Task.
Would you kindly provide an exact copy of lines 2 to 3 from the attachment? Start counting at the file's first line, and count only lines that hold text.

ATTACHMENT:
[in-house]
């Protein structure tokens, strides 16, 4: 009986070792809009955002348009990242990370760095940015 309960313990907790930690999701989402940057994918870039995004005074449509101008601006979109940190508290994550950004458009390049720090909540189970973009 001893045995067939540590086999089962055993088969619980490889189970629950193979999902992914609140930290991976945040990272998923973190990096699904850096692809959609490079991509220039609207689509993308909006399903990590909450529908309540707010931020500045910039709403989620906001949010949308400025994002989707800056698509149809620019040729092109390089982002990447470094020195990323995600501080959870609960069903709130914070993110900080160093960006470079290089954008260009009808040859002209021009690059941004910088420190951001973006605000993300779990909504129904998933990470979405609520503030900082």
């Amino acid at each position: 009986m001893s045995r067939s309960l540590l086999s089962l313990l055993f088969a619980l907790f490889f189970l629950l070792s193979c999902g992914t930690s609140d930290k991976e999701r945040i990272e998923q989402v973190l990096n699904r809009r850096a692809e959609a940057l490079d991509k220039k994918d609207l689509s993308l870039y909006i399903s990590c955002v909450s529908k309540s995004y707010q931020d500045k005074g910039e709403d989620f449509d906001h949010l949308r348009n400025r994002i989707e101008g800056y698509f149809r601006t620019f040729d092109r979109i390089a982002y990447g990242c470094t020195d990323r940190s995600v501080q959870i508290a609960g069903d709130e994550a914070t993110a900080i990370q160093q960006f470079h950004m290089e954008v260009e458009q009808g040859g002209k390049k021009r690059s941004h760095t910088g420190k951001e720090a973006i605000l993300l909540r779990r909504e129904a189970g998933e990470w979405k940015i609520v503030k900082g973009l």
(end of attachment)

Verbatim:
């Protein structure tokens, strides 16, 4: 009986070792809009955002348009990242990370760095940015 309960313990907790930690999701989402940057994918870039995004005074449509101008601006979109940190508290994550950004458009390049720090909540189970973009 001893045995067939540590086999089962055993088969619980490889189970629950193979999902992914609140930290991976945040990272998923973190990096699904850096692809959609490079991509220039609207689509993308909006399903990590909450529908309540707010931020500045910039709403989620906001949010949308400025994002989707800056698509149809620019040729092109390089982002990447470094020195990323995600501080959870609960069903709130914070993110900080160093960006470079290089954008260009009808040859002209021009690059941004910088420190951001973006605000993300779990909504129904998933990470979405609520503030900082």
């Amino acid at each position: 009986m001893s045995r067939s309960l540590l086999s089962l313990l055993f088969a619980l907790f490889f189970l629950l070792s193979c999902g992914t930690s609140d930290k991976e999701r945040i990272e998923q989402v973190l990096n699904r809009r850096a692809e959609a940057l490079d991509k220039k994918d609207l689509s993308l870039y909006i399903s990590c955002v909450s529908k309540s995004y707010q931020d500045k005074g910039e709403d989620f449509d906001h949010l949308r348009n400025r994002i989707e101008g800056y698509f149809r601006t620019f040729d092109r979109i390089a982002y990447g990242c470094t020195d990323r940190s995600v501080q959870i508290a609960g069903d709130e994550a914070t993110a900080i990370q160093q960006f470079h950004m290089e954008v260009e458009q009808g040859g002209k390049k021009r690059s941004h760095t910088g420190k951001e720090a973006i605000l993300l909540r779990r909504e129904a189970g998933e990470w979405k940015i609520v503030k900082g973009l």